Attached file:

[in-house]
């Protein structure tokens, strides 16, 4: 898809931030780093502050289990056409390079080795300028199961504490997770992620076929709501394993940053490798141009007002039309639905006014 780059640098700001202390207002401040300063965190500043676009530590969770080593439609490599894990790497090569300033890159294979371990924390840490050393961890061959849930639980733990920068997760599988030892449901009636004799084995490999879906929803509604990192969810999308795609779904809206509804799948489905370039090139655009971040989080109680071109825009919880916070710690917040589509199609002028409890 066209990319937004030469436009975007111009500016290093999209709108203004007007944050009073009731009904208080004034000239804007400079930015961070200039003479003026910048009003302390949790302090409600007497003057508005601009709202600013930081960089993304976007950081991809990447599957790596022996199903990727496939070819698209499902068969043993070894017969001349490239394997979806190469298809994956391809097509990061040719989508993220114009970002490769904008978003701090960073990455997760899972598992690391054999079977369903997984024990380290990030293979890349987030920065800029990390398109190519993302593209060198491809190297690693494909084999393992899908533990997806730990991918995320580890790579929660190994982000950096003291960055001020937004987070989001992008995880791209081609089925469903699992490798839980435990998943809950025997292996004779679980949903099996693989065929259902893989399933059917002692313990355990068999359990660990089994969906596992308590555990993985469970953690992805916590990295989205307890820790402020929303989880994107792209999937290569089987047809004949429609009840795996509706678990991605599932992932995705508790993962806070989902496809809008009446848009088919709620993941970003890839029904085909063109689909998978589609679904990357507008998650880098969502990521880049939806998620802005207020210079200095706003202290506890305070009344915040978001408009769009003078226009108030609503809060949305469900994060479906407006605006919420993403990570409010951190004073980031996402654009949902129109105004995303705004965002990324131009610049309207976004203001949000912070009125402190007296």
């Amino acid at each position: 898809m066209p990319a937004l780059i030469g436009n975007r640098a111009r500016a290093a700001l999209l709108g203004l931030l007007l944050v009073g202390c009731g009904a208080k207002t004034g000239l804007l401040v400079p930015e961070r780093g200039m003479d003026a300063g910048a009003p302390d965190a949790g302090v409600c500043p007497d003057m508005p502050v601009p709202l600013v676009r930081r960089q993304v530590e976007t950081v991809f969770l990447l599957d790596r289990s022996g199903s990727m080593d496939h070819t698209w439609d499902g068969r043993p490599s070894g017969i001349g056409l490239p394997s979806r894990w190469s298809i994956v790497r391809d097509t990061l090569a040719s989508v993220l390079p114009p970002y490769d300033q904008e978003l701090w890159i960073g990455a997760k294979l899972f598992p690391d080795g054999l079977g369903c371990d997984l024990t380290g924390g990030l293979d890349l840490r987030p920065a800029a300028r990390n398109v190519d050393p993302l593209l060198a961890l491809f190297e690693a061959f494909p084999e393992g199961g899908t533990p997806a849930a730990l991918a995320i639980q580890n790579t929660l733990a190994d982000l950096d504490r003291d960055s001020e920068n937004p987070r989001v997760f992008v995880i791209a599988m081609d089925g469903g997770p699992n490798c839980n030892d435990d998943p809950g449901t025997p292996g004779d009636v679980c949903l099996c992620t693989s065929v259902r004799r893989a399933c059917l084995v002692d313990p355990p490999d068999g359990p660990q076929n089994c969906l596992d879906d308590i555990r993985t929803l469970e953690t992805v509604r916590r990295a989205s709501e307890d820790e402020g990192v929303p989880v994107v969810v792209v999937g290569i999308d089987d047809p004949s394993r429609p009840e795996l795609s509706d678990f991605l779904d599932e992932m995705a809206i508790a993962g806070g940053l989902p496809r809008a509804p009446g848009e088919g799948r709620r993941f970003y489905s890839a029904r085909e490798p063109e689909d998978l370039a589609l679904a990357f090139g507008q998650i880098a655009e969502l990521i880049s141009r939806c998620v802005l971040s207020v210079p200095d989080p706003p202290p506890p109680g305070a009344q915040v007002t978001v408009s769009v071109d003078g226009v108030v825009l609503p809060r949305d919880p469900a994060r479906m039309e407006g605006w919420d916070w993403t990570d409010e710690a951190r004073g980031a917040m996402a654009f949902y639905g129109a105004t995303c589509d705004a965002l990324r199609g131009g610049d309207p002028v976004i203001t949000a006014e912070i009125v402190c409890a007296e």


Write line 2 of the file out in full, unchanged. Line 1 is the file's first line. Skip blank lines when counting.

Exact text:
């Protein structure tokens, strides 16, 4: 898809931030780093502050289990056409390079080795300028199961504490997770992620076929709501394993940053490798141009007002039309639905006014 780059640098700001202390207002401040300063965190500043676009530590969770080593439609490599894990790497090569300033890159294979371990924390840490050393961890061959849930639980733990920068997760599988030892449901009636004799084995490999879906929803509604990192969810999308795609779904809206509804799948489905370039090139655009971040989080109680071109825009919880916070710690917040589509199609002028409890 066209990319937004030469436009975007111009500016290093999209709108203004007007944050009073009731009904208080004034000239804007400079930015961070200039003479003026910048009003302390949790302090409600007497003057508005601009709202600013930081960089993304976007950081991809990447599957790596022996199903990727496939070819698209499902068969043993070894017969001349490239394997979806190469298809994956391809097509990061040719989508993220114009970002490769904008978003701090960073990455997760899972598992690391054999079977369903997984024990380290990030293979890349987030920065800029990390398109190519993302593209060198491809190297690693494909084999393992899908533990997806730990991918995320580890790579929660190994982000950096003291960055001020937004987070989001992008995880791209081609089925469903699992490798839980435990998943809950025997292996004779679980949903099996693989065929259902893989399933059917002692313990355990068999359990660990089994969906596992308590555990993985469970953690992805916590990295989205307890820790402020929303989880994107792209999937290569089987047809004949429609009840795996509706678990991605599932992932995705508790993962806070989902496809809008009446848009088919709620993941970003890839029904085909063109689909998978589609679904990357507008998650880098969502990521880049939806998620802005207020210079200095706003202290506890305070009344915040978001408009769009003078226009108030609503809060949305469900994060479906407006605006919420993403990570409010951190004073980031996402654009949902129109105004995303705004965002990324131009610049309207976004203001949000912070009125402190007296």